“I told you that story because I want you to know that you may know my glory, but you don’t know my story,” she told the graduates.
“This, too, shall pass” is a true phrase a true message, said Stewart before quoting Jeremiah 17:7. She then implored the audience to put their trust in God, calling commencement another beginning and not an end.
“Your degree is not a prestigious passport for you to be superior to your brothers and sisters. This degree today is for you to reach back and pull up everybody in the family and community that you can,” she urged.
Stewart encouraged the graduates to learn their genealogy to find out who and what they are. She also told them to motivate their siblings to read. “You cannot find humanity in a text message or in the Google,” she said to applause. “You will find information, but it won’t teach you how to love each other.”
Of the graduates’ milestone, Stewart said the day has come for them to be professionals and examples for their siblings. Making their parents swell with pride and holding their heads up in job interviews are things Stewart said should be celebrated because “you know you’re qualified. You have gone through the fire.”
Before closing, Stewart reflected on the time she spent with her great grandpapa Dallas who lived to be 107 years old. As a child, the dean explained that it was her job to stay within earshot of Papa Dallas as he sat on the porch, due to his blindness.
Not at all limited by his disability, her great grandfather could tell who was coming by the sound their footsteps made on the dirt road, Stewart said. He also, she shared, had a penchant for predicting what youth would be when they grew up i.e., preachers and nurses.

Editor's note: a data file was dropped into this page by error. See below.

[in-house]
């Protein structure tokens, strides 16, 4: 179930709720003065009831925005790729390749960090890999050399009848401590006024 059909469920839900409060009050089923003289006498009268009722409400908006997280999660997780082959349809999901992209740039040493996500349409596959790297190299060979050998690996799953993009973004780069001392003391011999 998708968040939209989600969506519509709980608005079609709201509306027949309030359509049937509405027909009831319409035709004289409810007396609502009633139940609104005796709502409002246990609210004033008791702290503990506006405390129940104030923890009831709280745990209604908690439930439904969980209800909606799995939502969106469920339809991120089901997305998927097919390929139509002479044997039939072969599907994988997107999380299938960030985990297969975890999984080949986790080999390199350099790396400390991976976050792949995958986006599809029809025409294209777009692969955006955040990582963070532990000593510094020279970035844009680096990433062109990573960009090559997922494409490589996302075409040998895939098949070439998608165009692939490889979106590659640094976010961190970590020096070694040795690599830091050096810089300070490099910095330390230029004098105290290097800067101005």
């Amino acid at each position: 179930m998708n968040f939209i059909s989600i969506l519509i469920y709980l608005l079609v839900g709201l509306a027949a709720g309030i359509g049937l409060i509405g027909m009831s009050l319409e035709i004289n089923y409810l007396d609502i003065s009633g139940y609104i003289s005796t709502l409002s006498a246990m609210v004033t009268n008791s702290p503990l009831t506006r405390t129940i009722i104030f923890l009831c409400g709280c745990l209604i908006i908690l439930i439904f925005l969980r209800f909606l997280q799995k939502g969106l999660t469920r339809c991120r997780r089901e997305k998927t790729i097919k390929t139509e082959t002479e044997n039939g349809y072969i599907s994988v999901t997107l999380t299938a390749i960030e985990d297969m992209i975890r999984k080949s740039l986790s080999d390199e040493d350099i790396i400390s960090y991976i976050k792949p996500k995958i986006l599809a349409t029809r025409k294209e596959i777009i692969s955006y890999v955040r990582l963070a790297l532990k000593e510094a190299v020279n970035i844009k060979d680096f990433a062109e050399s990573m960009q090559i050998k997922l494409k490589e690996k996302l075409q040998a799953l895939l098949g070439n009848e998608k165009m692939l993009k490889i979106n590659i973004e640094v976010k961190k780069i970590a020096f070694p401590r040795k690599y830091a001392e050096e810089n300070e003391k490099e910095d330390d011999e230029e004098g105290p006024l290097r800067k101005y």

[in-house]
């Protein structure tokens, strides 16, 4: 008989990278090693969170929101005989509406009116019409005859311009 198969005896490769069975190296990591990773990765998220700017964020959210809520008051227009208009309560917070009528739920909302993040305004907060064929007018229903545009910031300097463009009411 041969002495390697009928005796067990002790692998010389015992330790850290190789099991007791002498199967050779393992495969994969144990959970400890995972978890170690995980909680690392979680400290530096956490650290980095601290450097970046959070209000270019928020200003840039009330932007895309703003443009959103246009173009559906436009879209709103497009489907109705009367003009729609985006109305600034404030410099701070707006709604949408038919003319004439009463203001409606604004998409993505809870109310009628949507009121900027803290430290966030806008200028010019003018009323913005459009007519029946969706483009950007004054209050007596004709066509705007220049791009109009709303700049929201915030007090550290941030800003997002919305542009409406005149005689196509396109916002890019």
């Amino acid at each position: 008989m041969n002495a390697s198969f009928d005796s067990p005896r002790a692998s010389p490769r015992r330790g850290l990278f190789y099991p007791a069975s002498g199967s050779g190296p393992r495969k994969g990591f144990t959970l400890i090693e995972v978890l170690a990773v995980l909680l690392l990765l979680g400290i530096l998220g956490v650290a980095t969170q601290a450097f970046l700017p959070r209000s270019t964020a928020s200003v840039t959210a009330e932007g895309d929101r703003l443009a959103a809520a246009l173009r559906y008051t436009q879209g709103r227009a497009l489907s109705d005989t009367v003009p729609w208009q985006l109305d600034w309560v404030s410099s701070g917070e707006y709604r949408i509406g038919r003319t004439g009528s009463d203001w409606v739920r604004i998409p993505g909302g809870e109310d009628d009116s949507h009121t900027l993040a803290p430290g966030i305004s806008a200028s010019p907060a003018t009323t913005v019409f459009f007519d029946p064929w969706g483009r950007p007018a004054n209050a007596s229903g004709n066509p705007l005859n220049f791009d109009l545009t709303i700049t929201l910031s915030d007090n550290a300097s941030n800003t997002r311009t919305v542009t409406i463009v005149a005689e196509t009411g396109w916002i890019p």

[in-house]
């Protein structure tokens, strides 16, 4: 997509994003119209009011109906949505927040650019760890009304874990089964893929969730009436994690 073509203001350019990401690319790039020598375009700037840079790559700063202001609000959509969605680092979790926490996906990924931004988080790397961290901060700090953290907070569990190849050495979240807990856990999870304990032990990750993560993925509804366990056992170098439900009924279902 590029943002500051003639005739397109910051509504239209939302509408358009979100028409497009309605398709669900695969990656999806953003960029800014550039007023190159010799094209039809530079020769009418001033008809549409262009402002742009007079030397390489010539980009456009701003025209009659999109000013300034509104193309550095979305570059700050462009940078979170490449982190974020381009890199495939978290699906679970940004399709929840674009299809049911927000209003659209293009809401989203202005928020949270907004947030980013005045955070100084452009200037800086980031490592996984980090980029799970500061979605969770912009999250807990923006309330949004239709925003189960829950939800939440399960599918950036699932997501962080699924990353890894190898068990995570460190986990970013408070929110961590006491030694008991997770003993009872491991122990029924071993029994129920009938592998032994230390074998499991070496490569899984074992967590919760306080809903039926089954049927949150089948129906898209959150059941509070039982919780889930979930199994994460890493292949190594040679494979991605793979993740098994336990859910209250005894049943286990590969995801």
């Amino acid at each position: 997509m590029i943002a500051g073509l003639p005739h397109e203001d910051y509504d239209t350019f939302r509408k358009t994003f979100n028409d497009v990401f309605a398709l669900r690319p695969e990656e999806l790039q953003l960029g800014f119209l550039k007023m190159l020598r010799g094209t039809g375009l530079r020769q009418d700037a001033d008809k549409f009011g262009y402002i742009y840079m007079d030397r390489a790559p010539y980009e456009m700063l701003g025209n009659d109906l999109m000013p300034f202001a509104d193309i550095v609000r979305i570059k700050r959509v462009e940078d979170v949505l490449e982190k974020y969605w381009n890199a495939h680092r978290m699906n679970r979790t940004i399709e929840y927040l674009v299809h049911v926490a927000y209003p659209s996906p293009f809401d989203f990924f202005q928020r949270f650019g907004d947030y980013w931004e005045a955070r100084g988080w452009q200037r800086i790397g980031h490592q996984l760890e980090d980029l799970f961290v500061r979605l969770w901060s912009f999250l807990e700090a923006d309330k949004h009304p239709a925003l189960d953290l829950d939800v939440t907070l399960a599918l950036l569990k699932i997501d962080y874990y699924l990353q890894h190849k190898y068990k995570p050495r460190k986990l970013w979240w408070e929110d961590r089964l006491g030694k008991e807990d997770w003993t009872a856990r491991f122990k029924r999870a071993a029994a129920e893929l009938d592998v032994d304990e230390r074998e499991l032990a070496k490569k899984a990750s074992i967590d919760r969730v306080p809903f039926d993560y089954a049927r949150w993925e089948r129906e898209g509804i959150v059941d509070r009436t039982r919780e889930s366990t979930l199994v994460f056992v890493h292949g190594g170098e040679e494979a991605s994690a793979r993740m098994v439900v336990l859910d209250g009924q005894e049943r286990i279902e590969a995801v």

“Papa Dallas” had scars around his eyes and would occasionally wear shades, Stewart said. Curious about the loss of his eyesight, she asked Papa Dallas what happened. After requesting that his great-granddaughter retrieve the Bible, he explained that he was born into slavery.
“That very book I always wanted to learn to read, but in my day, it was against the law for us color folks to read and write,” Stewart said Papa Dallas told her.
He explained that he would hide and attempt to learn the alphabet, so he could one day read the Bible. However, Stewart continued, the overseer caught Papa Dallas and dragged him out to the plantation to make an example of him in front of the other field hands.
The overseer whipped Papa Dallas and then burned his eyes out, Stewart told the enthralled graduates.
The keynote speaker said she cried and apologized to her great grandfather repeatedly, but he told her:
“Don’t cry for me because without eyes, I can see further than those with eyes. I want you to promise me something. Promise me from this day on you will read every book you can. This day on, you will go all the way through school. Ain’t nobody gone burn your eyes out for learning today. Promise me one more thing that you will tell all the children my story.”
Many graduates like Seynabou Seck, 24, expressed how moved they were by Stewart’s address and their elation over graduating from the HBCU. “She hit on a lot of important notes,” said Seck, who received a B.A. in accounting.